The provincial government is considering reforms to Ontario employment law that could, “fundamentally change the relationship between every employer and employee in the province.”
Two years ago, the government launched the Changing Workplaces Review to investigate areas of potential change in Ontario employment law. The review began with public consutlations back in the sporing of 2015. Last year, advisors released a dense interim report with over 200 ideas for reform. Workers and businesses alike are bracing for the final report, which is expected to come out this year.
The Current State of Ontario Employment Law
The two main laws governing employment in Ontario are the Employment Standards Act and the Labour Relations Act. The ESA governs minimum wage, hours of work, overtime pay, vacation and sick leave, and parental leave in Ontario. The LRA concerns unionized workplaces and the process for unionization.
The legislature passed the original ESA in 1968, replacing a number of older laws like the Hours of Work and Vacations with Pay Act. Since then, the government has amended and changed the law several times. But there hasn’t been a major reform since Mike Harris was premier back in 2000.
That means the Employment Standards Act is almost 20 years out-of-date.
A lot has happened in those 20 years. Non-standard employment arrangements, like part-time and contract work, has grown faster than standard employment. Fewer and fewer workplaces offer pensions or other benefits. Job churn is now the status quo.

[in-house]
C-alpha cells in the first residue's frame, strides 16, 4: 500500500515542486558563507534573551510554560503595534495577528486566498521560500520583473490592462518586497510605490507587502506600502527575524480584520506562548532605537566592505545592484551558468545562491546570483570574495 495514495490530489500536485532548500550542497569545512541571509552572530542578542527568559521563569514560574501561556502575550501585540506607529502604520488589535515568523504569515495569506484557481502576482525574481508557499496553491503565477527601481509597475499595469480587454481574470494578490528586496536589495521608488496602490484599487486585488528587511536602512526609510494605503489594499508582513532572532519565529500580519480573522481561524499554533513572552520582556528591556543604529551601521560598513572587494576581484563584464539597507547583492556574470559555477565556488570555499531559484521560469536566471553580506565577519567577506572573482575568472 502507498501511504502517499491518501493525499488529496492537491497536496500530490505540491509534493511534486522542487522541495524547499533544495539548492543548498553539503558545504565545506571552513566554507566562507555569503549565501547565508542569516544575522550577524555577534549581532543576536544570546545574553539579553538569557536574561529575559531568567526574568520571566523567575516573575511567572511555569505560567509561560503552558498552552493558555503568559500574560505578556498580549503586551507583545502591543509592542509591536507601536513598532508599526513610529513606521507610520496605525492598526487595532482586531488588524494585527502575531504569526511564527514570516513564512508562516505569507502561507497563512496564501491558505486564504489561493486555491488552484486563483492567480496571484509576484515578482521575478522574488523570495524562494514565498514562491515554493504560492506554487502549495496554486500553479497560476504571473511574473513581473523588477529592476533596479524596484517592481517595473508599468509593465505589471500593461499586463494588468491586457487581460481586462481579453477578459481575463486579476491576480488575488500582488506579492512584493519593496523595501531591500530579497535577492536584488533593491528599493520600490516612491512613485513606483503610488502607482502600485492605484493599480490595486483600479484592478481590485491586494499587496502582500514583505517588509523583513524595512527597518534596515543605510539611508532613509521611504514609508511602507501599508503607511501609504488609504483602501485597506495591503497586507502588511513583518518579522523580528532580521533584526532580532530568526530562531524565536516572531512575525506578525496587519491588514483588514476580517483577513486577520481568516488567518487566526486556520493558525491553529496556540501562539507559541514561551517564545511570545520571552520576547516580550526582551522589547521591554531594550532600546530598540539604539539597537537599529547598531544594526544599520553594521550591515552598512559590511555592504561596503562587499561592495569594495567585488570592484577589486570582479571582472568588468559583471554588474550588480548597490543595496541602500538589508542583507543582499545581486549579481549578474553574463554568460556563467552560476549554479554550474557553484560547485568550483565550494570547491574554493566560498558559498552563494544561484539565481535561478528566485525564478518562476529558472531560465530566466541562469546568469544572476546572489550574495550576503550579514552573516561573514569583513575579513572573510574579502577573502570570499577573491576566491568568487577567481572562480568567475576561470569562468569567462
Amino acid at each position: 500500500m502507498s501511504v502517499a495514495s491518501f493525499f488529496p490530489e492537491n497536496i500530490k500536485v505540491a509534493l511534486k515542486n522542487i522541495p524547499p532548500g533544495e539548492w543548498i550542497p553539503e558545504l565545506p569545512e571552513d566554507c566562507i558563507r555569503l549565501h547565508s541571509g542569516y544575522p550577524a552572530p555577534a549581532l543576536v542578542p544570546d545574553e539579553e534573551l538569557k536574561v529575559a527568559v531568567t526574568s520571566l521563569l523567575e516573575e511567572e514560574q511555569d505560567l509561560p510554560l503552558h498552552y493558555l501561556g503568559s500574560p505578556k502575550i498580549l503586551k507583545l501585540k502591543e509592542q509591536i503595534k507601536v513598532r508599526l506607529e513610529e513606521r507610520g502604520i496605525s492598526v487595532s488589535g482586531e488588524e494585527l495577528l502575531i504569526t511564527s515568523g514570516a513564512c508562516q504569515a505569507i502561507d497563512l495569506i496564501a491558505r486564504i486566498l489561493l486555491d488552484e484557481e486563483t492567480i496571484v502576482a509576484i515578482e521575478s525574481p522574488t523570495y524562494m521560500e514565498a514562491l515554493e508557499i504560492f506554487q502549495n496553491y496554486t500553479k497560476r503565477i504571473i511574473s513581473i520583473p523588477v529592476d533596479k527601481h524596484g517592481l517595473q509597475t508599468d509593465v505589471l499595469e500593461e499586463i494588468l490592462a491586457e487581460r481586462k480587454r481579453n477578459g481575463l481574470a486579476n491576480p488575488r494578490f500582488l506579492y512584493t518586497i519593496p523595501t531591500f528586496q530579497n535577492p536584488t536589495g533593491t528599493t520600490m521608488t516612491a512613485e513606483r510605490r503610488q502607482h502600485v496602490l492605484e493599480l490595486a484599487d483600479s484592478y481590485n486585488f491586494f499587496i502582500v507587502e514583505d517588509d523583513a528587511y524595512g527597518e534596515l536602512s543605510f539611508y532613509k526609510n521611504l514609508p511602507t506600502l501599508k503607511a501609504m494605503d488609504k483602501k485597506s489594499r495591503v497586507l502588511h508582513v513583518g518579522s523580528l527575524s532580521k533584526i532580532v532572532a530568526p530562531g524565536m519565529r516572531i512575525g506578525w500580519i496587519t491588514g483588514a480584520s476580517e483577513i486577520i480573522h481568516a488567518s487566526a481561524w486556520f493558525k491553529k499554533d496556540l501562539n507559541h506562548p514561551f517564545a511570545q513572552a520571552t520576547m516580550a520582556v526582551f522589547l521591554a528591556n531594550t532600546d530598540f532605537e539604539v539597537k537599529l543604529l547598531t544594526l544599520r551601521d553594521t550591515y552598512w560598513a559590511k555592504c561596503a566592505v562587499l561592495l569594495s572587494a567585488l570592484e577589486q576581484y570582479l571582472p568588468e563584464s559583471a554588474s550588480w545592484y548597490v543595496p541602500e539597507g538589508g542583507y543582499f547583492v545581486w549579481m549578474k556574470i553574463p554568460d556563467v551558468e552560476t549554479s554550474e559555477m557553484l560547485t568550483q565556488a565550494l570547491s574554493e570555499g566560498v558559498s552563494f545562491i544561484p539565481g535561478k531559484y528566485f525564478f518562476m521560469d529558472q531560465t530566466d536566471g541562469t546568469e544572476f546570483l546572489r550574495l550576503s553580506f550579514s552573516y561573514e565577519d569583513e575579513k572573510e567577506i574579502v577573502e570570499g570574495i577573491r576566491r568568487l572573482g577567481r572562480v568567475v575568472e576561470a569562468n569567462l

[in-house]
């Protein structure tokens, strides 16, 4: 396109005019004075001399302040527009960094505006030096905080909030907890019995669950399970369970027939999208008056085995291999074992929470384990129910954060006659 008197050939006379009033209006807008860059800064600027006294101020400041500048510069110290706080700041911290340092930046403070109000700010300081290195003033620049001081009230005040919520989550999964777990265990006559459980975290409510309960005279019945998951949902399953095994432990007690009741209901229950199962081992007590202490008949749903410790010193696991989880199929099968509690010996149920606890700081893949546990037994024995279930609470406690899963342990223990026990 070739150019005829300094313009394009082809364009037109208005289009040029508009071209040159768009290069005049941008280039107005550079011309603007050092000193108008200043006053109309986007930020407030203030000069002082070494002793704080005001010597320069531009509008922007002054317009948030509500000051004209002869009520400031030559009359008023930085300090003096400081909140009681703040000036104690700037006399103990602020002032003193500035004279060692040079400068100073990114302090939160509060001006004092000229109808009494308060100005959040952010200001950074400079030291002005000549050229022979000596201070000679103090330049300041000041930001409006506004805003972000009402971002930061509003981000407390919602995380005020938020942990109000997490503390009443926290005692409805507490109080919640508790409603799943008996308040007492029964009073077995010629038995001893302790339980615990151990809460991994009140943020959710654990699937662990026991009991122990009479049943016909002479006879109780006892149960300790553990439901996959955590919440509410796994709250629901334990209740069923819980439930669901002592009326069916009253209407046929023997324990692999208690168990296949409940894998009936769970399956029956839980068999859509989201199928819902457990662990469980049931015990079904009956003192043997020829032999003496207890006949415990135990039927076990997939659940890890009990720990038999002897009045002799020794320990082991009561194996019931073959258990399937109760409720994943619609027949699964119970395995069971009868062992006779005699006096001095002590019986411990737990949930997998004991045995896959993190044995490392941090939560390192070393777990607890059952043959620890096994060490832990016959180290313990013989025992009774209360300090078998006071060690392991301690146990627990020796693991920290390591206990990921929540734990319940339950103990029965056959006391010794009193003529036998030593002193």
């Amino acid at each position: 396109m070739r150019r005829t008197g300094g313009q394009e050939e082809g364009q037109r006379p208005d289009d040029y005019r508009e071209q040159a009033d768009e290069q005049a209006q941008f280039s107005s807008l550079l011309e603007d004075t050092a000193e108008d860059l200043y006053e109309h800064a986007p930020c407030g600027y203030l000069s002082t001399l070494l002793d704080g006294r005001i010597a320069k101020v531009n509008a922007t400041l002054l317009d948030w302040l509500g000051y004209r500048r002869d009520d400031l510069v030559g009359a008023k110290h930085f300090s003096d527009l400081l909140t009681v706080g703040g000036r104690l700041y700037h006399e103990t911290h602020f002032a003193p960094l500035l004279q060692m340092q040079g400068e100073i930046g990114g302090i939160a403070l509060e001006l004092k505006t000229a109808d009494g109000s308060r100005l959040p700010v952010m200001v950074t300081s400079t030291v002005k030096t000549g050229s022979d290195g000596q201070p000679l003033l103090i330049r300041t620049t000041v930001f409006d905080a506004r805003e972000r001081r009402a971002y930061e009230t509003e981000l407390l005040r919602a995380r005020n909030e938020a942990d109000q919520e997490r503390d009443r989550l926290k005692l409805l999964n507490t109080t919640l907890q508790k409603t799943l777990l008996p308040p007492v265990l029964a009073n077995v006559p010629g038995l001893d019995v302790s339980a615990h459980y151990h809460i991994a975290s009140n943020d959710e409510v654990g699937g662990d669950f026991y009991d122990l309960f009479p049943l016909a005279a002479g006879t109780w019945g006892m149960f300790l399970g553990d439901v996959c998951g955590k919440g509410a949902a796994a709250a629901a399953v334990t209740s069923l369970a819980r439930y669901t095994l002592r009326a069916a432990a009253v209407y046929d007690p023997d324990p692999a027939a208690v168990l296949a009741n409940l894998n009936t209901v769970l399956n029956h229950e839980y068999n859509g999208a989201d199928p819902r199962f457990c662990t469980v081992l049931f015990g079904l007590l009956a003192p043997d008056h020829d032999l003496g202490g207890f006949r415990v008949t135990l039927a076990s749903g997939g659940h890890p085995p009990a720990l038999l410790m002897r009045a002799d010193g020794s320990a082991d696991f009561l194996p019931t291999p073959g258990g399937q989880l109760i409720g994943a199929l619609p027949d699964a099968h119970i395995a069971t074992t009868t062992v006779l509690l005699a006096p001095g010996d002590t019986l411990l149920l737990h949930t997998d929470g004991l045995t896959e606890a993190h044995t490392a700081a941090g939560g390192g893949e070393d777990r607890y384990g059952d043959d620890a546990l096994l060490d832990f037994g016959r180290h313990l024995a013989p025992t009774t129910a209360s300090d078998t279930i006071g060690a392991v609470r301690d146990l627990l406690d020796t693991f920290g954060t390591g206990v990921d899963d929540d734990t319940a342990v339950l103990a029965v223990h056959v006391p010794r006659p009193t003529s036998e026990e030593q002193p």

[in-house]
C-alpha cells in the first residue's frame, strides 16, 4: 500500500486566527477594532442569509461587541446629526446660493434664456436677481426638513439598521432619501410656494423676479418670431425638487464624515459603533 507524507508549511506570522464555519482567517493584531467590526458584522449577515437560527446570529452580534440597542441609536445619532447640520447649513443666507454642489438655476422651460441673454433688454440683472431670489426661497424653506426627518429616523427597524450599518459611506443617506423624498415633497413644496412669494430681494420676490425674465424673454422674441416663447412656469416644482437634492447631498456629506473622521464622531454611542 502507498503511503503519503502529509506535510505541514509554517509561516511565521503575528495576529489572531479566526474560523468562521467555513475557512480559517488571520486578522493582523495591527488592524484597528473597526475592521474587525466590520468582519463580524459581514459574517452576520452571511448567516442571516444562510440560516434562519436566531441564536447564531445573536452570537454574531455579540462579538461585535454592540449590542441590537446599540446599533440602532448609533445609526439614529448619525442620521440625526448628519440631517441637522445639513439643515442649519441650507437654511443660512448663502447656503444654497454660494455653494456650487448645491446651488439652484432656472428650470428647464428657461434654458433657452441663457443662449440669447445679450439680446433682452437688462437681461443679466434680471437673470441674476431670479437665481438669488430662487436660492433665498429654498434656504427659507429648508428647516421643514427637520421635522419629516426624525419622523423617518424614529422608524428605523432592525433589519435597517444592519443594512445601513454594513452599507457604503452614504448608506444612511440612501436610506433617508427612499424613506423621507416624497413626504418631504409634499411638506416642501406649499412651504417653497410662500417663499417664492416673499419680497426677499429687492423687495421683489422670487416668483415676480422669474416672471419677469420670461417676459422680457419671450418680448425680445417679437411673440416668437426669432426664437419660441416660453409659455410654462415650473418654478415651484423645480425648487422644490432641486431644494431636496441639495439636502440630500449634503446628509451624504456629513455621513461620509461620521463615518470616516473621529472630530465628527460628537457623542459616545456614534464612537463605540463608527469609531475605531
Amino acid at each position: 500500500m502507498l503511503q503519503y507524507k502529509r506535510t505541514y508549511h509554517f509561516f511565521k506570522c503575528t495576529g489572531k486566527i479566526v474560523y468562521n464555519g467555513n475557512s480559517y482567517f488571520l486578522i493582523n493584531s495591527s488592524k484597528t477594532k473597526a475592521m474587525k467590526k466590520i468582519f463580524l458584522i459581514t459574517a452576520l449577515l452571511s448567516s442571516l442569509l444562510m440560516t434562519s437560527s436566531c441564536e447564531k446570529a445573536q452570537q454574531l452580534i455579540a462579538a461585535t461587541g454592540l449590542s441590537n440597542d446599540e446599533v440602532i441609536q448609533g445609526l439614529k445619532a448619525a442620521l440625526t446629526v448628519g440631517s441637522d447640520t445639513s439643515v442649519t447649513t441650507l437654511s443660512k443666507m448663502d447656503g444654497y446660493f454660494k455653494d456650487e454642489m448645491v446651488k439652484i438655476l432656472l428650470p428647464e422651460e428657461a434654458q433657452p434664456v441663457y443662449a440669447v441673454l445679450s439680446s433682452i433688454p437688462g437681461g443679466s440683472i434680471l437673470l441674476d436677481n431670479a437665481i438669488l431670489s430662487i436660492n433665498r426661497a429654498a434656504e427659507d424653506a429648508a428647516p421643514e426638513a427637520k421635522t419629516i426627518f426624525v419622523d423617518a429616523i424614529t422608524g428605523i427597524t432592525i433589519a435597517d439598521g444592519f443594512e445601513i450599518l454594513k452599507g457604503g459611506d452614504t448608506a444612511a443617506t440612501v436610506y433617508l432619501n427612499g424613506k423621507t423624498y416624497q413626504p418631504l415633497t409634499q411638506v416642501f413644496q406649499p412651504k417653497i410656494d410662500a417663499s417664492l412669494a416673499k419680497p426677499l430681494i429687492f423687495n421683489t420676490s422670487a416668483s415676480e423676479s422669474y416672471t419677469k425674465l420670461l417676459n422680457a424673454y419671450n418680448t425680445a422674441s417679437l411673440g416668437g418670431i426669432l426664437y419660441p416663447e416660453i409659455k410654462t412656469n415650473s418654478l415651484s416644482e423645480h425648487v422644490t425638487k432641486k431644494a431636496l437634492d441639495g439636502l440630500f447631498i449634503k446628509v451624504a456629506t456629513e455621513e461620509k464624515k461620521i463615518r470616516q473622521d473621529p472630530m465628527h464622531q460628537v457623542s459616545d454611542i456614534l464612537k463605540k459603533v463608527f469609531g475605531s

The Changing Workplaces Review is designed to find ways to address these changes and bring the Act in line with the current reality of working in Ontario.
Ideas for Reform
The Interim Report laid out over 200 recommendations for changes to Ontario employment law. Highlights include,
- Minimum number of paid sick days
- Requiring employers to give workers advanced notice of changes to their work schedule
- Increasing paid vacation from two weeks to three weeks
- Lowering the threshold for overtime pay from 44 hours to 40 hours
- Making it easier for franchise employees to unionize
The provincial Liberal government has yet to decide which policies – if any – will change.
Ontario Businesses React
Some of Ontario’s business leaders are way of these potential changes. The Vice President of the Ontario Chamber of Commerce says that, “Presently, the rules work for business.” He worries that changes will, “Add to the cost of doing business in Ontario.”
Ontario Labour Minister Kevin Flynn, the mind behind the review, disagrees. “I think you can treat employees well and still have a very strong economy”, he says, “The workplace that we have today – and that we’re bringing legislation into – isn’t the workplace of 1990.”